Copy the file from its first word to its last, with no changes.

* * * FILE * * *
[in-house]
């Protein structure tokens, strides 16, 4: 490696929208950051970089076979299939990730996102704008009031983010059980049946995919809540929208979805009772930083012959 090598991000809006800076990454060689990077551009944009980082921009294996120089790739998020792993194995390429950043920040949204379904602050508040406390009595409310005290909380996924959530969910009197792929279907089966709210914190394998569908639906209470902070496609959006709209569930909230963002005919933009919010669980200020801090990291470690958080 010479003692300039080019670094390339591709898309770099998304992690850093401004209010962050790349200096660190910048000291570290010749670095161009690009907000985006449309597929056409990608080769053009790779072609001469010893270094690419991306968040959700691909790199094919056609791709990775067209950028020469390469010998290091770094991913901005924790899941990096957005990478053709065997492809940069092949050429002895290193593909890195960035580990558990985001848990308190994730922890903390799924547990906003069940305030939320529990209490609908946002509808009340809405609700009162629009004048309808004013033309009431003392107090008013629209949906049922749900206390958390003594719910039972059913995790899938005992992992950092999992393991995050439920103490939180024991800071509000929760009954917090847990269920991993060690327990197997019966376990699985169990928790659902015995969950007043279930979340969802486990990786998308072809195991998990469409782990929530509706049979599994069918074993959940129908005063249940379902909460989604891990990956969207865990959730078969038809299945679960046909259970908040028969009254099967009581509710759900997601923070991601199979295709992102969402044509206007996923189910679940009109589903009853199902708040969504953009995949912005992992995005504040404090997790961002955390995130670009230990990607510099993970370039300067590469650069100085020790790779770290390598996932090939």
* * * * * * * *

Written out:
[in-house]
């Protein structure tokens, strides 16, 4: 490696929208950051970089076979299939990730996102704008009031983010059980049946995919809540929208979805009772930083012959 090598991000809006800076990454060689990077551009944009980082921009294996120089790739998020792993194995390429950043920040949204379904602050508040406390009595409310005290909380996924959530969910009197792929279907089966709210914190394998569908639906209470902070496609959006709209569930909230963002005919933009919010669980200020801090990291470690958080 010479003692300039080019670094390339591709898309770099998304992690850093401004209010962050790349200096660190910048000291570290010749670095161009690009907000985006449309597929056409990608080769053009790779072609001469010893270094690419991306968040959700691909790199094919056609791709990775067209950028020469390469010998290091770094991913901005924790899941990096957005990478053709065997492809940069092949050429002895290193593909890195960035580990558990985001848990308190994730922890903390799924547990906003069940305030939320529990209490609908946002509808009340809405609700009162629009004048309808004013033309009431003392107090008013629209949906049922749900206390958390003594719910039972059913995790899938005992992992950092999992393991995050439920103490939180024991800071509000929760009954917090847990269920991993060690327990197997019966376990699985169990928790659902015995969950007043279930979340969802486990990786998308072809195991998990469409782990929530509706049979599994069918074993959940129908005063249940379902909460989604891990990956969207865990959730078969038809299945679960046909259970908040028969009254099967009581509710759900997601923070991601199979295709992102969402044509206007996923189910679940009109589903009853199902708040969504953009995949912005992992995005504040404090997790961002955390995130670009230990990607510099993970370039300067590469650069100085020790790779770290390598996932090939």